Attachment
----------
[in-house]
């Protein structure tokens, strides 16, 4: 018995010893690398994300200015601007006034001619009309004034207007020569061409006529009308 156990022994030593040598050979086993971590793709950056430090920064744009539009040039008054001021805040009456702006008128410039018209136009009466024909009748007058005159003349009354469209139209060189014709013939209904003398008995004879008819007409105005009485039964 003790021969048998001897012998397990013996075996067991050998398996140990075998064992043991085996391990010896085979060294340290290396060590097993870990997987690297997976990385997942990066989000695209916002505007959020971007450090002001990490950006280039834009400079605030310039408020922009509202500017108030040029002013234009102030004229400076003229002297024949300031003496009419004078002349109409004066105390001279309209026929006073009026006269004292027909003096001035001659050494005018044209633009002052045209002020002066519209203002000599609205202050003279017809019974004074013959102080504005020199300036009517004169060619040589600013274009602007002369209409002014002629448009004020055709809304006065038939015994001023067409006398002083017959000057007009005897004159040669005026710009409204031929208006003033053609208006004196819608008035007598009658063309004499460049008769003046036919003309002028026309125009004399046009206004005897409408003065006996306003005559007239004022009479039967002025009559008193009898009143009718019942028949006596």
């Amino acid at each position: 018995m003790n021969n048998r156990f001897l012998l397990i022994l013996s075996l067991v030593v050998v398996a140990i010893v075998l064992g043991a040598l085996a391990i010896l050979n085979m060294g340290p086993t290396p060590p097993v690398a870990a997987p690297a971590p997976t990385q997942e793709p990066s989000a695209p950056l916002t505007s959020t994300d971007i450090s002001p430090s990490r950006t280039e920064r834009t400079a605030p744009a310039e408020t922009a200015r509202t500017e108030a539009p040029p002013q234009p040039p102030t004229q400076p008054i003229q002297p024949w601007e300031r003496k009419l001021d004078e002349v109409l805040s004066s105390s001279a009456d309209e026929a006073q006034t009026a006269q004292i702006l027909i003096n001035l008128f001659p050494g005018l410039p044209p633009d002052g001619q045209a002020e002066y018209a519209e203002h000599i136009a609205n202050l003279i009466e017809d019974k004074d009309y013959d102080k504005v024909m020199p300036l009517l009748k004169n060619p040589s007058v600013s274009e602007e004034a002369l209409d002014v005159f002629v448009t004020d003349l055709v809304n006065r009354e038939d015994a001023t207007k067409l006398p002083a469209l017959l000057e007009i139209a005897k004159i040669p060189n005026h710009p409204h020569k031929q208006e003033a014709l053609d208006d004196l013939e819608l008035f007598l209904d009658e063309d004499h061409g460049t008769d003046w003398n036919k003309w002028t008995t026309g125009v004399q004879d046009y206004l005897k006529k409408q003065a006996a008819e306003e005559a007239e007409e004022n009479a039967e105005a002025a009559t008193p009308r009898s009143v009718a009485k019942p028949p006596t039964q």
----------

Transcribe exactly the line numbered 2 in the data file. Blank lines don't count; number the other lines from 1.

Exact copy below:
């Protein structure tokens, strides 16, 4: 018995010893690398994300200015601007006034001619009309004034207007020569061409006529009308 156990022994030593040598050979086993971590793709950056430090920064744009539009040039008054001021805040009456702006008128410039018209136009009466024909009748007058005159003349009354469209139209060189014709013939209904003398008995004879008819007409105005009485039964 003790021969048998001897012998397990013996075996067991050998398996140990075998064992043991085996391990010896085979060294340290290396060590097993870990997987690297997976990385997942990066989000695209916002505007959020971007450090002001990490950006280039834009400079605030310039408020922009509202500017108030040029002013234009102030004229400076003229002297024949300031003496009419004078002349109409004066105390001279309209026929006073009026006269004292027909003096001035001659050494005018044209633009002052045209002020002066519209203002000599609205202050003279017809019974004074013959102080504005020199300036009517004169060619040589600013274009602007002369209409002014002629448009004020055709809304006065038939015994001023067409006398002083017959000057007009005897004159040669005026710009409204031929208006003033053609208006004196819608008035007598009658063309004499460049008769003046036919003309002028026309125009004399046009206004005897409408003065006996306003005559007239004022009479039967002025009559008193009898009143009718019942028949006596």